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 It is a fact that some colours are safer than others as they stand out from the background and it was the case when my eyes were perfect. The main reason you don't see other vehicles is you don't actually look for them that  hard, in many cases. I've tended to buy Red, Yellow and White cars for their greater visibility. and use my lights when appropriate. Poor vis  About 4 of my friends in the last month have had their vehicle pranged from behind when they were stationary for quite a while. not pulling up quickly. People are just distracted or not watching. Texting etc.. Be fatal if it was a motorcycle, hit.

    Re the autonomous car I'm extremely skeptical  An Autopilot in an aircraft has a simpler programme and they still do crazy things at times. To do an Autoland (Not that difficult a thing technically), you have multiple autopilots involved and they have to constantly prove them selves "in limits" to be  legal to use. Nev

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1 hour ago, M61A1 said:

They might actually find that makes the biggest difference in the road toll...

Never miss a chance do you. We actually know whether that’s a possible factor from the detail analysis.

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FH, one current researcher I know in the UK is focussing on people hitting things which they didn’t see as against speeding. It’s similar to an issue some people have brought up here.

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2 hours ago, facthunter said:

People are just distracted or not watching. Texting etc.. Be fatal if it was a motorcycle, hit.

Now we're on to something.....We had one here a while ago that just pulled out from an intersection an into the side of a B double, not even in front of..... drove into the side of it!

On bright side it was a truck not a motorcyclist that he hit.

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1 hour ago, turboplanner said:

Never miss a chance do you. We actually know whether that’s a possible factor from the detail analysis.

I see plenty of drivers that clearly have problems with their eyesight, they aren't hard to pick. They're the ones overcompensating for object's that aren't as close as they think, as opposed to inattentive or distracted. They're one's who get a fright when they realise you're there.

Both are dangerous, but changing the colour won't fix anything, and it would appear that authorities just aren't willing to look at the problem. In another crash here a few years back, an aquainatnce lost both grandparents in one crash at an intersection. The driver's glasses (one of the grandparent's) were found in the glovebox in the investigation. The result? the changed the intersection at tremendous cost.

Once again, lucky it wasn't a motorcyclist they hit.

We need to stop treating the symptoms and start treating the problem, but that costs money and doesn't earn any. I'm not convinced our government actually has the competence to do it in any case.

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Getting back on track .....

 

Here's a very nice historic plane which was offered for peanuts.

 

 

At a gross weight of 748.5 kg and stall speed of 47 kts, these two-seaters from Piper would be nice on the RAA register. However, this one does prove the point that you can buy a clapped out plane for a song, but you'll be paying the piper heaps before you are done with it.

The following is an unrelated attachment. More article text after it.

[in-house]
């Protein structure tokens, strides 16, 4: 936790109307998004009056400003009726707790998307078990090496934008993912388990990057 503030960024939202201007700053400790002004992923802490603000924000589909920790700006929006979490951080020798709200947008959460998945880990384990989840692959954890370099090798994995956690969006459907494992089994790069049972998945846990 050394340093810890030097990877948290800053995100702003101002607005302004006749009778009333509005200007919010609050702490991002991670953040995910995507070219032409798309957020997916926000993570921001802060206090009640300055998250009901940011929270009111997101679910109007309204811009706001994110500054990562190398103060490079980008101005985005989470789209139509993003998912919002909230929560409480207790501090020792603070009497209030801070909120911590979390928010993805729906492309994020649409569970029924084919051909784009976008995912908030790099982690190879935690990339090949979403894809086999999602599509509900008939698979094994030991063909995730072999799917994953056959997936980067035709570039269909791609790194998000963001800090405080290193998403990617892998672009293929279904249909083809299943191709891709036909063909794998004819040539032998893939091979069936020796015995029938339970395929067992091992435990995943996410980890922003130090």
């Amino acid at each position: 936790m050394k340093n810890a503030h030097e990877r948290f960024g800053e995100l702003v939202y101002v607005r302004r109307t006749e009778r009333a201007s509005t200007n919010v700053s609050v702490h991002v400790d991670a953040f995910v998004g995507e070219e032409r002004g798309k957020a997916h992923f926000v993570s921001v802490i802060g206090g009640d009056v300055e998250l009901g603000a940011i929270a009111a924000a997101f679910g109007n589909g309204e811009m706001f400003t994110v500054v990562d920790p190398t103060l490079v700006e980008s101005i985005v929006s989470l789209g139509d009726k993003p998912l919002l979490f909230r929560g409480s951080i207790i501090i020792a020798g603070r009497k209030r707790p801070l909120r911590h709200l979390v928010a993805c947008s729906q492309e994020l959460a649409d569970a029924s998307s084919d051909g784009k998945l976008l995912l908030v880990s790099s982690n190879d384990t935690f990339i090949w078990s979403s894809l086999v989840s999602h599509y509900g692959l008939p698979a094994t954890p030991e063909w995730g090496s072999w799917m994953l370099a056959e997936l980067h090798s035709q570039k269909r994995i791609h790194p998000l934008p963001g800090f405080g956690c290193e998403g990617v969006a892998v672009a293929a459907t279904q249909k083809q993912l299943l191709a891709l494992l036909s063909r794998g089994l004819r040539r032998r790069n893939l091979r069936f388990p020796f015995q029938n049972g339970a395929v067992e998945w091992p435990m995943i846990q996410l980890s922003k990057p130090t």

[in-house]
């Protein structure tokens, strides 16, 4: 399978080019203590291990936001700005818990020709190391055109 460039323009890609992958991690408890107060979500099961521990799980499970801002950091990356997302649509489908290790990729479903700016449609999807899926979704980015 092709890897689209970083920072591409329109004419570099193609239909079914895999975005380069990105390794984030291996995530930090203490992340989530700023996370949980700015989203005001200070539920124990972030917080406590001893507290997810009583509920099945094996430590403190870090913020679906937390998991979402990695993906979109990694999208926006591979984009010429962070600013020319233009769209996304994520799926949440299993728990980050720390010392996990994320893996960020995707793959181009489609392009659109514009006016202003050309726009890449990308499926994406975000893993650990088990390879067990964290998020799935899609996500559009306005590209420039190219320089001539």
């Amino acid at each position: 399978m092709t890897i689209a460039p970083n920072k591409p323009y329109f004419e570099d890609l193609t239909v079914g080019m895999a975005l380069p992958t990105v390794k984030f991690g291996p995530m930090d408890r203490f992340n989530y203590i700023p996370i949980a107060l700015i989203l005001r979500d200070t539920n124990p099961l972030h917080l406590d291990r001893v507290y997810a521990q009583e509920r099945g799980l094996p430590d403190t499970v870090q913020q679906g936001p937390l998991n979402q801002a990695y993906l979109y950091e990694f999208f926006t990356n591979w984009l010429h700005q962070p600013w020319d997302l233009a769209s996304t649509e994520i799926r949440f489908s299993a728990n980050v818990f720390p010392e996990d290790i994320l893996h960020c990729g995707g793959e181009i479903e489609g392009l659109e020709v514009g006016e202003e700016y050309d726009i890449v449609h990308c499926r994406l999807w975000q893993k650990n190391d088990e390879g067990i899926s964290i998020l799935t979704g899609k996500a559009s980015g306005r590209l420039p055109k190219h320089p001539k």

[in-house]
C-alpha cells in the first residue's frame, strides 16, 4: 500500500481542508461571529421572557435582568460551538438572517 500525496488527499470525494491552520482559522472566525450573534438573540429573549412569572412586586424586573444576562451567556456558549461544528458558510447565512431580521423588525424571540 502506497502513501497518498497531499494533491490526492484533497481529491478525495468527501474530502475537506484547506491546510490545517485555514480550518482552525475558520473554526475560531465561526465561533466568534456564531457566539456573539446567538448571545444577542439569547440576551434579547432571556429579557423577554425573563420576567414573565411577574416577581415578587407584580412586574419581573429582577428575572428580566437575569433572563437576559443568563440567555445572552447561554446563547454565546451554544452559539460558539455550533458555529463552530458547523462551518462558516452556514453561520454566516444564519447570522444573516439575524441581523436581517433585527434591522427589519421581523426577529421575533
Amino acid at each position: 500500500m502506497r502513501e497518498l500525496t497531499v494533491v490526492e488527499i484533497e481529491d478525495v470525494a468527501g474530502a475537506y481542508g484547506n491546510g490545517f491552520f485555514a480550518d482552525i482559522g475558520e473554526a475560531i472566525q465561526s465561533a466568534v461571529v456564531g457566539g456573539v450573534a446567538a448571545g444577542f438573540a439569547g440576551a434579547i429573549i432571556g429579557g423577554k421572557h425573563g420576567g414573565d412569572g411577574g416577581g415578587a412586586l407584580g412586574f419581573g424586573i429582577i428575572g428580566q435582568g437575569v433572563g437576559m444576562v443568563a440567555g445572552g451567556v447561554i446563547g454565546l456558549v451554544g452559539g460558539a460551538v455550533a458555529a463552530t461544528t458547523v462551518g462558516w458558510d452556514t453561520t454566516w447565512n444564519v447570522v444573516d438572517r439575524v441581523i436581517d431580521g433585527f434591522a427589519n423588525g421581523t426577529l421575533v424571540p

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Getting back on track .....

 

Here's a very nice historic plane which was offered for peanuts.

 

 

At a gross weight of 748.5 kg and stall speed of 47 kts, these two-seaters from Piper would be nice on the RAA register. However, this one does prove the point that you can buy a clapped out plane for a song, but you'll be paying the piper heaps before you are done with it.

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Getting back on track .....

 

Here's a very nice historic plane which was offered for peanuts.

 

 

At a gross weight of 748.5 kg and stall speed of 47 kts, these two-seaters from Piper would be nice on the RAA register. However, this one does prove the point that you can buy a clapped out plane for a song, but you'll be paying the piper heaps before you are done with it.

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Getting back on track .....

 

Here's a very nice historic plane which was offered for peanuts.

 

 

At a gross weight of 748.5 kg and stall speed of 47 kts, these two-seaters from Piper would be nice on the RAA register. However, this one does prove the point that you can buy a clapped out plane for a song, but you'll be paying the piper heaps before you are done with it.

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I think if you do your homework and are prepared to put a lot of the work in yourself (under supervision if necessary) you can get yourself into the air on a reasonable budget, but if you're going to buy something without properly assessing it and then expect someone else to do the work, then more than likely, it's going to cost a mint.

Key points:

1. Do your homework

2. Learn how to do the work yourself.

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6 hours ago, M61A1 said:

I see plenty of drivers that clearly have problems with their eyesight, they aren't hard to pick. They're the ones overcompensating for object's that aren't as close as they think, as opposed to inattentive or distracted. They're one's who get a fright when they realise you're there.

Both are dangerous, but changing the colour won't fix anything, and it would appear that authorities just aren't willing to look at the problem. In another crash here a few years back, an aquainatnce lost both grandparents in one crash at an intersection. The driver's glasses (one of the grandparent's) were found in the glovebox in the investigation. The result? the changed the intersection at tremendous cost.

Once again, lucky it wasn't a motorcyclist they hit.

We need to stop treating the symptoms and start treating the problem, but that costs money and doesn't earn any. I'm not convinced our government actually has the competence to do it in any case.

Plenty of people disregard the law when driving a car. A driver is required to drive with the legal vision qualification, or wear corrective lenses.

Plenty of people are handicapped, but meet licence standard, plenty hide medical issues etc.